On Not Feeling Brave!

Career Changes Revisited: guest blogger Boz Warnock shares her experience of moving overseas in later life…

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© Katy Davis

When I moved to Singapore from London a year and a half ago at the age of 52, people kept telling me how brave I was.

It didn’t feel brave at all, it just felt like a chance to stop thinking that I would still be sitting in the same office for another 15 years.

As a teacher it is increasingly hard to get jobs when you are beyond your 30s – too expensive, too cynical… That can’t be good for anyone. I think my ex-colleagues are equally pleased to have a new face and perspective in their department although they were scared as well at first, and some thought I was completely mad.

Of course I was lucky that the chance came along, but I still had to make the decision to go for an interview, and it was unbelievably scary. Having to prepare for an interview after so long takes a lot of guts, I discovered. When I was offered the job I had to get into my car and drive around for half an hour before I could manage to break the news.

I am now incredibly happy in my new job, working far harder than I ever have before, but also so pleased to be able to reinvent myself to a certain extent. My daughter is only 12 so she is now having a chance to see people and places that I never even dreamed of when I was her age, so a large part of my big change was for her, even though it was a pretty big gamble – what if she hated every second of it? What if she didn’t make friends? But her life in Singapore is a dream compared to South London, and she is confident and independent in ways that would never have been possible. Do it!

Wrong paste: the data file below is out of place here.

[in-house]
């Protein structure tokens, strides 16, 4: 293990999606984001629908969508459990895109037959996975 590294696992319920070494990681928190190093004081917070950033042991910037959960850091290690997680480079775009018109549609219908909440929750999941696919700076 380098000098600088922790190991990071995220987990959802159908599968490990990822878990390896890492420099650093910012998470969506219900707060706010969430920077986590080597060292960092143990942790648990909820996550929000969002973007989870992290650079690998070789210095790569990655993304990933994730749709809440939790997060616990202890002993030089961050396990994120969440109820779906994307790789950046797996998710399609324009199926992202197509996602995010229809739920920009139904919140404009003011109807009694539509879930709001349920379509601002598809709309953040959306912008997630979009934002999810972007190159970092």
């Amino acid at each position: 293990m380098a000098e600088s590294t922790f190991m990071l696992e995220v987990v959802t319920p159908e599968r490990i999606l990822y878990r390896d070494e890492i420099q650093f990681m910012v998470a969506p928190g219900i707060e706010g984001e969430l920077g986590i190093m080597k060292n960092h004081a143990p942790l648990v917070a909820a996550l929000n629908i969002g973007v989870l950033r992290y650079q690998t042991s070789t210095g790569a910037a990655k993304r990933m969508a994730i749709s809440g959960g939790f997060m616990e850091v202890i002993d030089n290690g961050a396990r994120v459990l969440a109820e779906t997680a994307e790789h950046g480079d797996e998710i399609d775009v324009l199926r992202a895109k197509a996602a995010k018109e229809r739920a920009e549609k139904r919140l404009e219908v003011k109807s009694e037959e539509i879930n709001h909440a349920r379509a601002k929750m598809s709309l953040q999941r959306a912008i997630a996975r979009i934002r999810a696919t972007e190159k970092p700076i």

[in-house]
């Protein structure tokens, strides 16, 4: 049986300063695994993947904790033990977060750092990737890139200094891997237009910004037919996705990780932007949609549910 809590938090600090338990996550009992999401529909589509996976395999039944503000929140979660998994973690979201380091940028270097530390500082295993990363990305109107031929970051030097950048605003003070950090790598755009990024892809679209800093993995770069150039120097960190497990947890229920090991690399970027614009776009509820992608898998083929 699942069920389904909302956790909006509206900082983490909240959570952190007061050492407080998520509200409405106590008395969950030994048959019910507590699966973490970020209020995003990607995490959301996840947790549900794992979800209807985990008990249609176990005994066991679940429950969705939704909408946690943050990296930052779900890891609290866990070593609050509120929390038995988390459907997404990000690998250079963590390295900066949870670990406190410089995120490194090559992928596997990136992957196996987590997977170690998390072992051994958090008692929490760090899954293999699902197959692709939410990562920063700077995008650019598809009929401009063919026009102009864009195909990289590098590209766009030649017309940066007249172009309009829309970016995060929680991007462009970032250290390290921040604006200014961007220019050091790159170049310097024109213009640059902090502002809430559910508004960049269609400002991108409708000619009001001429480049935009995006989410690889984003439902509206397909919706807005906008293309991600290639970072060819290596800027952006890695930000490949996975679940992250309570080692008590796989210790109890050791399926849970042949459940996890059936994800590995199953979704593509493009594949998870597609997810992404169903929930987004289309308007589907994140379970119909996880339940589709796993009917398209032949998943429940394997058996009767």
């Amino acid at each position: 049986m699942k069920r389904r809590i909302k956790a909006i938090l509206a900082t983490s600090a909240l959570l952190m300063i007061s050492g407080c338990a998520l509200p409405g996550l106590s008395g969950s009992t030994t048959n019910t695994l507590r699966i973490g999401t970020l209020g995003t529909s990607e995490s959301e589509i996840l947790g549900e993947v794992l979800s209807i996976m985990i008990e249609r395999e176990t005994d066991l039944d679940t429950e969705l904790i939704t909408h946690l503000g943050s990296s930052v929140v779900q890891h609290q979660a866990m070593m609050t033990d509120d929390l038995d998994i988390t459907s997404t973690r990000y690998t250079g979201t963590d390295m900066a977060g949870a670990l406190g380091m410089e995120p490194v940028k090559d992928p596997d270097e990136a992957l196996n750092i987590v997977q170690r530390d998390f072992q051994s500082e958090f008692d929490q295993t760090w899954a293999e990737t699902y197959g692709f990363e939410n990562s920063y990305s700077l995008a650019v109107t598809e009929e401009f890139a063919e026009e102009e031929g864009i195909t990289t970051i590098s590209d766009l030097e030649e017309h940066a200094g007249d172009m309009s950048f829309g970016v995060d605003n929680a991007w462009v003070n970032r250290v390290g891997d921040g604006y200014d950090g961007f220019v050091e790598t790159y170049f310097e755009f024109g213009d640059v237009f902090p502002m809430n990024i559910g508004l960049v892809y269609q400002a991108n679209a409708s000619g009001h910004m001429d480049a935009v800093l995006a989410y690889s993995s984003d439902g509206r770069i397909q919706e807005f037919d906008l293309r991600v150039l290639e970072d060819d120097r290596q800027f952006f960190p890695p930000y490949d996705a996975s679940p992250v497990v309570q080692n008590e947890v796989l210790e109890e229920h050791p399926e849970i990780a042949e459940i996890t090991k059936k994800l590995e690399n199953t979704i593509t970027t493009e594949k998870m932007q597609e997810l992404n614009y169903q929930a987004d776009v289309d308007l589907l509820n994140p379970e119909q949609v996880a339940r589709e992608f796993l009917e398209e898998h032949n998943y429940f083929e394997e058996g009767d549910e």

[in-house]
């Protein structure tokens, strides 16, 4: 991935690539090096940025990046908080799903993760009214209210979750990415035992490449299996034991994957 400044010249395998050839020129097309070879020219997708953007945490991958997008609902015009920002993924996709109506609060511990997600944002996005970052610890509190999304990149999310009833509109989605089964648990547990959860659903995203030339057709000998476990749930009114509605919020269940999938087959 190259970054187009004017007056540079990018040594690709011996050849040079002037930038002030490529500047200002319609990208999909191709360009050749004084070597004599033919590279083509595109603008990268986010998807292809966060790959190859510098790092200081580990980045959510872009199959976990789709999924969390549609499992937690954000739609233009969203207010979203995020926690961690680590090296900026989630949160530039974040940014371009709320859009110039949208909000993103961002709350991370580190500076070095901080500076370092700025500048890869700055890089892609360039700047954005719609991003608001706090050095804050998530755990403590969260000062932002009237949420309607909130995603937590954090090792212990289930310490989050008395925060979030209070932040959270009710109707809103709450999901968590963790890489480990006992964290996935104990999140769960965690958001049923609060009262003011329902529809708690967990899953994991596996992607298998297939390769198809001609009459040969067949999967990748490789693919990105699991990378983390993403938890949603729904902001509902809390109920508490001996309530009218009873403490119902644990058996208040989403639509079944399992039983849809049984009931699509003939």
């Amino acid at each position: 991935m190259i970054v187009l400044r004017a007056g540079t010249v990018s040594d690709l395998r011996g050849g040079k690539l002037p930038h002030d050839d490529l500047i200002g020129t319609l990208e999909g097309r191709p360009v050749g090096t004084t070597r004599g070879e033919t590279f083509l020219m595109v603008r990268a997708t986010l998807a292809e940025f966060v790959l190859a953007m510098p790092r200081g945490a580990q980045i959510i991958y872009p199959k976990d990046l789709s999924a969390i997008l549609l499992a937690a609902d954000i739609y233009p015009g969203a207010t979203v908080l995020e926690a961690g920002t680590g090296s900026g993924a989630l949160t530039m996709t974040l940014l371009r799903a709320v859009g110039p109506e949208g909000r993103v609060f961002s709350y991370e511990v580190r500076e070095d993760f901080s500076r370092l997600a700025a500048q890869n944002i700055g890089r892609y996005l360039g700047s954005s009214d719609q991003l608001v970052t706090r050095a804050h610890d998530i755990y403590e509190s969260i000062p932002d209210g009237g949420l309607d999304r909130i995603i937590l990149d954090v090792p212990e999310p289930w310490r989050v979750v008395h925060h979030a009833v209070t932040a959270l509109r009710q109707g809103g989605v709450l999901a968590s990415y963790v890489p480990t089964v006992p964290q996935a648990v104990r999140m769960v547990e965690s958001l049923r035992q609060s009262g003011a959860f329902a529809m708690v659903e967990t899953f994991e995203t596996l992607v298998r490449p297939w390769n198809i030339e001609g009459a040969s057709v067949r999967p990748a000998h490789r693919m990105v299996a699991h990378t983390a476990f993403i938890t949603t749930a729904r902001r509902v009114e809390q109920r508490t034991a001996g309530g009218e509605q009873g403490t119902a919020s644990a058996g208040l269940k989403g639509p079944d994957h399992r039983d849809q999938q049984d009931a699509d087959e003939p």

[Boz Warnock]

 

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Is This Really It?

Last summer I met a lady who had recently taken the plunge and given up her secure university post to not only start her own business, but to do this in a new country too. Like me this woman was in her fifties, and like me she was appalled at the idea that she could end her working life facing the same dreary commute, the same staff room politics, the same work-life struggles that she had endured for decades.

I started out with such high aspirations – no rat race for me, my life was going to be different.  This notion doesn’t make me special: for us baby boomers this was going to be our time, coming of age in a post flower-power world, the sixties behind us and glam rock and punk beckoning.

I vividly remember the pride I felt to be part of a generation that created Live Aid, which as it happens was on my son’s first birthday and I can still see him wearing nothing but a nappy as he rocked out to Queen and David Bowie in front of our tiny black and white TV. It seems fitting therefore that this blog launches in a month that saw Bowie (that master of reinvention who provided the soundtrack to so many of our lives) take his final curtain call.

Yet somehow here I am hurtling towards my own golden years with the realisation that resist as I might, the rat race got me – life has this habit of getting in the way for the best of us – but with the absolute conviction that it is not too late!  Like my new friend, I can embrace change, chuck in the soul-destroying monotony and take control of my future. This blog is one small step on that journey…

[Pip]